Germany is in a bind. It is an industrial powerhouse, the richest economy in Europe, but it must prop up several poor-performing economies throughout the rest of the European Union. Berlin cannot continue this practice lest they drag it down with them. Dav. . .
John Ritenbaugh, reflecting on the unflagging zeal of the militant Muslims, suggests that Europe is rapidly being taken over by the Islam culture and religion. The term Islam means submission, referring to the absolute subjection to Allah and the Koran. Th. . .
Many of the problems of present-day Europe have their source in the governments' tolerant, multicultural policies regarding immigration. David Grabbe, seeing parallels between immigration and a Christian's entry into God's Kingdom, shows that, unlike Europ. . .
When we think of Greece—and frankly, most of us do not think of the small Mediterranean nation very often—we are more likely to think about My Big, Fat Greek Wedding; Troy; or 300 before we consider the ins and outs of international finance. ... . .
Though secularists tried to use immigration policy to force Christianity out of the American mainstream, it backfired. Charles Whitaker explains how God has used their scheme to accomplish His own end-time purposes.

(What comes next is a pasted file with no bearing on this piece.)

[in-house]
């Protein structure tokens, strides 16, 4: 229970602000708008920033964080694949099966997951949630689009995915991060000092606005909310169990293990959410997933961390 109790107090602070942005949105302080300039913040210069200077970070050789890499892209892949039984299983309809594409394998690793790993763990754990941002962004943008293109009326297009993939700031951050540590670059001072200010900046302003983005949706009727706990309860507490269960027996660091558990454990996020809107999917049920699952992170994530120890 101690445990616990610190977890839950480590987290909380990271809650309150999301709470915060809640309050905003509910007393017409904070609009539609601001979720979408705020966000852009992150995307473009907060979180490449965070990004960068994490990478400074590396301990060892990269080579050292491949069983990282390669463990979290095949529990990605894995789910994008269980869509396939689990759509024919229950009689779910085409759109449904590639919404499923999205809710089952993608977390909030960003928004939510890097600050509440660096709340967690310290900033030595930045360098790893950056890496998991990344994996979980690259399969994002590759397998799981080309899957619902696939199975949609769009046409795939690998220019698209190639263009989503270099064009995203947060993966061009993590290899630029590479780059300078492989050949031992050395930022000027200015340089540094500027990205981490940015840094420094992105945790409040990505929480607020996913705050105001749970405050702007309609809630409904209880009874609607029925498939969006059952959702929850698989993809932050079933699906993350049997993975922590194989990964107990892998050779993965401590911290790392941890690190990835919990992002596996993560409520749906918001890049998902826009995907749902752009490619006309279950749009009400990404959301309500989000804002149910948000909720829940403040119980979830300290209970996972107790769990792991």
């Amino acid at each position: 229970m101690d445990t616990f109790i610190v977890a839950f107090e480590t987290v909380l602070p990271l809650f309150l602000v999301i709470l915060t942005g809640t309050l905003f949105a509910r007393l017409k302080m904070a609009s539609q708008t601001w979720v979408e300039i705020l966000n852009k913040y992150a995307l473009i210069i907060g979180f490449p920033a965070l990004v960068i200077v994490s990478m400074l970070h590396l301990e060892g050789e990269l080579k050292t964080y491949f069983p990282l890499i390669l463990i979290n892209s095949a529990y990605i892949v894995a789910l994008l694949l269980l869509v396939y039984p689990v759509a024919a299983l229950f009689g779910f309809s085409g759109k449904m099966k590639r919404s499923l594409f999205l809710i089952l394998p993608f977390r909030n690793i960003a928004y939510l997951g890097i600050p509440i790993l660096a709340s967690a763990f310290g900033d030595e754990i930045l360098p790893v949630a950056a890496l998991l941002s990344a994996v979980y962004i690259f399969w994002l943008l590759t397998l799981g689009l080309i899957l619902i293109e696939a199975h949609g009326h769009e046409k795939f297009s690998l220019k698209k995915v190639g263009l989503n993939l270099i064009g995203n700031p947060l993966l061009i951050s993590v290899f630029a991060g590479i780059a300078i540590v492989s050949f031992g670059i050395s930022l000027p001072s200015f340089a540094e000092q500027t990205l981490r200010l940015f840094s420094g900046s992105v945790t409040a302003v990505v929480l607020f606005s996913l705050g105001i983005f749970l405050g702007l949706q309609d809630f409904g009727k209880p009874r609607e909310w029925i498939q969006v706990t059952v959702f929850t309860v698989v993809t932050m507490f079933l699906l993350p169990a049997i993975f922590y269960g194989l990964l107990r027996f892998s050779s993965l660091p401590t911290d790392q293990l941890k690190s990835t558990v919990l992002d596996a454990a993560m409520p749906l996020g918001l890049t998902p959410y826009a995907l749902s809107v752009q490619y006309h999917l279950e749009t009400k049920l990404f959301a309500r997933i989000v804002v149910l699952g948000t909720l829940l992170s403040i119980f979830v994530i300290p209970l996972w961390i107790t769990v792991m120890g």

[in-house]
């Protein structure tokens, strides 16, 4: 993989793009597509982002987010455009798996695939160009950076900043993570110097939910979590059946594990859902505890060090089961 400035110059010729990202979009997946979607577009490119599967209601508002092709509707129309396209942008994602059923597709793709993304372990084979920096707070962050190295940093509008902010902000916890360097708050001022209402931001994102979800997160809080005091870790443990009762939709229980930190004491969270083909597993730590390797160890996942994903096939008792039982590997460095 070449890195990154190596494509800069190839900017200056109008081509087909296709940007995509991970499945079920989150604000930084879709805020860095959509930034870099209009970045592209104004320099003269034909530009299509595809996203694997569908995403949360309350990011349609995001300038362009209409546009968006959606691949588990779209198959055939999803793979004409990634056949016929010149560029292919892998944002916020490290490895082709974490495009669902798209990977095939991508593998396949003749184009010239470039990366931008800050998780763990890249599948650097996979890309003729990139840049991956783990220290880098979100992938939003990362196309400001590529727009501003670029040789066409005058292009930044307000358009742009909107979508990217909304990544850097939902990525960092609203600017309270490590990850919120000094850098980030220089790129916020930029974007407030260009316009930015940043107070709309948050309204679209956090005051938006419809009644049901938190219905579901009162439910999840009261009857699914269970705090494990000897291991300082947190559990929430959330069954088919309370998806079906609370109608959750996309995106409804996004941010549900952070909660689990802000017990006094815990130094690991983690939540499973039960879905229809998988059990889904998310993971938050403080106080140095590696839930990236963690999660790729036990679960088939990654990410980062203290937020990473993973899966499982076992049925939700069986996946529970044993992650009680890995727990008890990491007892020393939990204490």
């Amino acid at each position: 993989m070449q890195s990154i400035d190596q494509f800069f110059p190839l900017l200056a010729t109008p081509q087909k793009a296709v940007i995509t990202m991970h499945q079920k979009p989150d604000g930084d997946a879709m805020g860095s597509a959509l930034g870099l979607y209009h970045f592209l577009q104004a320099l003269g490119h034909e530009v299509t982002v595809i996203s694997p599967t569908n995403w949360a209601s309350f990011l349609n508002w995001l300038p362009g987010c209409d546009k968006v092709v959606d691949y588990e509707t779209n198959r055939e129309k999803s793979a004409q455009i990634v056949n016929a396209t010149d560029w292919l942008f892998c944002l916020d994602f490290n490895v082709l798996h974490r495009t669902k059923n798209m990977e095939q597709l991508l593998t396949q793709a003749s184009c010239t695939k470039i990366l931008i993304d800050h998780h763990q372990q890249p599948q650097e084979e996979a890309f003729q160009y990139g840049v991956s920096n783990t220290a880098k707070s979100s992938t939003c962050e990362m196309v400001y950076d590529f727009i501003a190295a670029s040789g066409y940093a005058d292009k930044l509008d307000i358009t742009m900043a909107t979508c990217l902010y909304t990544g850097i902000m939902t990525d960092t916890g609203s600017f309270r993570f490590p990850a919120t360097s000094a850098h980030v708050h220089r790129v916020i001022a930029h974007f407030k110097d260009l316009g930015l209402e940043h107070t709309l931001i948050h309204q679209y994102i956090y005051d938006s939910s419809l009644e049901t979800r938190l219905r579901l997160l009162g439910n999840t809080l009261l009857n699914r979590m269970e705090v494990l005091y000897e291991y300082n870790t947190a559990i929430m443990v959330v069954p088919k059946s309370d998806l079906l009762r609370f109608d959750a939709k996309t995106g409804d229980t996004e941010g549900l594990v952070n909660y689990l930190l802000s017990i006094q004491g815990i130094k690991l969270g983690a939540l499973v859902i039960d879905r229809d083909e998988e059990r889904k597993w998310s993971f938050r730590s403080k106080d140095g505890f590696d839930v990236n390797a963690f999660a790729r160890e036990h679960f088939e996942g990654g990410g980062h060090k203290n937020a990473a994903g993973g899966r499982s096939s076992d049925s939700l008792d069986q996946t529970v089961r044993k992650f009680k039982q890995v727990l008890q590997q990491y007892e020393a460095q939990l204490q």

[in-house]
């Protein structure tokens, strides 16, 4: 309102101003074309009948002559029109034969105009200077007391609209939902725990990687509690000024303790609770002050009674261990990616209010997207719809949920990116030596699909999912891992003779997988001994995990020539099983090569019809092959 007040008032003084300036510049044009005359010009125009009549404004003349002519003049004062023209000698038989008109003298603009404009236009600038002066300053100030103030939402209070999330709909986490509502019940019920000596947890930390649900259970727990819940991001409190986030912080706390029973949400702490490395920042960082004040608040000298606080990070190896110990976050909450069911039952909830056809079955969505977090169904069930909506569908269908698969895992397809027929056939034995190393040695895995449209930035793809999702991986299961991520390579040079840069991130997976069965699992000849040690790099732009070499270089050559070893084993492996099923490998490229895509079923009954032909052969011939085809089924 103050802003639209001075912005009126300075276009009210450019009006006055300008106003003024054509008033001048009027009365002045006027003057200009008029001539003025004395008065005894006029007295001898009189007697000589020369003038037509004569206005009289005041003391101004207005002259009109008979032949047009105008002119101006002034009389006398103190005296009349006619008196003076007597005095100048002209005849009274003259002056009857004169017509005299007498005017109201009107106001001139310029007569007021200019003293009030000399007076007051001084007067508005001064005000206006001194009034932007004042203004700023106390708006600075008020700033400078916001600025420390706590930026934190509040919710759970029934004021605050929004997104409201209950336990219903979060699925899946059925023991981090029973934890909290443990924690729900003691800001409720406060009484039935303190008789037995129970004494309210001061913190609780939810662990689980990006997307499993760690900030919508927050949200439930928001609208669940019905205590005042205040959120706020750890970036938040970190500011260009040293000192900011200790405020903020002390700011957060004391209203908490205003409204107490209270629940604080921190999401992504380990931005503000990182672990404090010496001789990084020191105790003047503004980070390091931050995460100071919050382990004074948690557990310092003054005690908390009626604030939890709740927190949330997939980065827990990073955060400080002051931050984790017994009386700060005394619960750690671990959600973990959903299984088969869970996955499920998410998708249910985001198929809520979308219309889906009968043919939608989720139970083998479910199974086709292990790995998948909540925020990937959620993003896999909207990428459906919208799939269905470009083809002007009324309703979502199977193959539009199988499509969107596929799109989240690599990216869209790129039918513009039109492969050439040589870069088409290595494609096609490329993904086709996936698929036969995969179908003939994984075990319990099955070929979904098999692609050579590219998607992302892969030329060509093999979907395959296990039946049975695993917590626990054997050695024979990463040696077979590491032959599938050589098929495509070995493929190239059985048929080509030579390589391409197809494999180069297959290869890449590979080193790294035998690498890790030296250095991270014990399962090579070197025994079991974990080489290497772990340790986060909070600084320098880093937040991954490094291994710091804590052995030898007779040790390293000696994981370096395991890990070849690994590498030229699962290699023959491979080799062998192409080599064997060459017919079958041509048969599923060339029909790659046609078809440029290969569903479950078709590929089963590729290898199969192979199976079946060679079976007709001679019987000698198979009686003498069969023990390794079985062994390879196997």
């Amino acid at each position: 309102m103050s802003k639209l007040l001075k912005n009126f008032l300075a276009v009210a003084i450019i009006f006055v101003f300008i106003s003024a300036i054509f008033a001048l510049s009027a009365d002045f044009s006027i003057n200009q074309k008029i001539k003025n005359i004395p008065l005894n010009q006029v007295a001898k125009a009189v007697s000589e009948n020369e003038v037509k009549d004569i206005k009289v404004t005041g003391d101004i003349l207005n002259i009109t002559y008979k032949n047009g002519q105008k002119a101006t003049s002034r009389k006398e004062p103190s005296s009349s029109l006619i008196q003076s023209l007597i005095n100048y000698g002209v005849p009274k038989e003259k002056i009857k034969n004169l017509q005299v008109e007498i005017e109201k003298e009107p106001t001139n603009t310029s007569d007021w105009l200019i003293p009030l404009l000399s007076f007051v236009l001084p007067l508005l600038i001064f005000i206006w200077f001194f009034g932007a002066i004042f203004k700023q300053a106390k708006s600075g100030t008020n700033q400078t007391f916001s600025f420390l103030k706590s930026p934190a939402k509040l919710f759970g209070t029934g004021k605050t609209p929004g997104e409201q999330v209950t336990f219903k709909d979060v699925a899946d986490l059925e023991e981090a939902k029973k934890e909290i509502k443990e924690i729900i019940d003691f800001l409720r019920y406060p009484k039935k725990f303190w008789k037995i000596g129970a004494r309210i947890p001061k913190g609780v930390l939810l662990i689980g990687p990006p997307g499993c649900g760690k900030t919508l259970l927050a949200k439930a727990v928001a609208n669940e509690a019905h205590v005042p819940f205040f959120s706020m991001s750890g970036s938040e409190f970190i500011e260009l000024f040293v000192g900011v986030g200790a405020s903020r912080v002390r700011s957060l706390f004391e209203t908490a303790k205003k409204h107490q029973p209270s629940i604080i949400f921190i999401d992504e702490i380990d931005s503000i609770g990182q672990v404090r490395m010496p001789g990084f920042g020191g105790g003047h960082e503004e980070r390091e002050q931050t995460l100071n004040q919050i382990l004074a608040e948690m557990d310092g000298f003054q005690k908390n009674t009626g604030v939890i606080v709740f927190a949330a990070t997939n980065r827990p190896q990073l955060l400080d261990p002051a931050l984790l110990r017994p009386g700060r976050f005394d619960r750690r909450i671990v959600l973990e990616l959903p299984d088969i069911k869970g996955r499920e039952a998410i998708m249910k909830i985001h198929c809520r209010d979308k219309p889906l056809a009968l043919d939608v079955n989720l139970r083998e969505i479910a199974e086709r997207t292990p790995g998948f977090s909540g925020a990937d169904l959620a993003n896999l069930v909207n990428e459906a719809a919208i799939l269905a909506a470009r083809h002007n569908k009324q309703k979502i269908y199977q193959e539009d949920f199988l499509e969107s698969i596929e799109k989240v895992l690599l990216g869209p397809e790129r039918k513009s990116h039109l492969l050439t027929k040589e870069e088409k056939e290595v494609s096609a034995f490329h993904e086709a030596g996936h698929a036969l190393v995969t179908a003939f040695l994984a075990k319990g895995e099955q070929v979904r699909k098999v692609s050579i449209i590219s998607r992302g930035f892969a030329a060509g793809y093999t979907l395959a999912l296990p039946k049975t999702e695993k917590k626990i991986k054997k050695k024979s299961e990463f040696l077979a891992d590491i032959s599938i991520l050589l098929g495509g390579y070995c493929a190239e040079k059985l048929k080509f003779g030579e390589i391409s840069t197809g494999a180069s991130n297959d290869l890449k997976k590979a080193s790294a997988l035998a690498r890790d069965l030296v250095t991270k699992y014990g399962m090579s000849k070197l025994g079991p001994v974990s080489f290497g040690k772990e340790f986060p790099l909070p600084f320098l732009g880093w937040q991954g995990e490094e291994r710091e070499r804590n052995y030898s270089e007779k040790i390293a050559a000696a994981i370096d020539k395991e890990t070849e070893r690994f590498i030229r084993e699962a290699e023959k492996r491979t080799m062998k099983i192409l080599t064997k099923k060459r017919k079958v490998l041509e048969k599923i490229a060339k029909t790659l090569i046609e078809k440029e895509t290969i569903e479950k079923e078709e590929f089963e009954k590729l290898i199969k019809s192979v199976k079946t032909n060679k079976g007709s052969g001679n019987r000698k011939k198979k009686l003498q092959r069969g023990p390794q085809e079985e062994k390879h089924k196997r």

The bombing of Hiroshima highlights the sobering consequences of eating from the Tree of the Knowledge of Good and Evil. Human solutions always fall short.
The United States and the United Kingdom have for more than two centuries led the world politically, militarily, and economically. Lately, however, especially in the political realm, they are struggling to enact anything useful. Joseph Baity cites the Amer. . .
With the birth of the International Criminal Court (ICC), America is caught in a dilemma. The U.S. desires a global economy but shies away from global government in all its forms. Charles Whitaker illustrates why America should continue to shun the ICC and. . .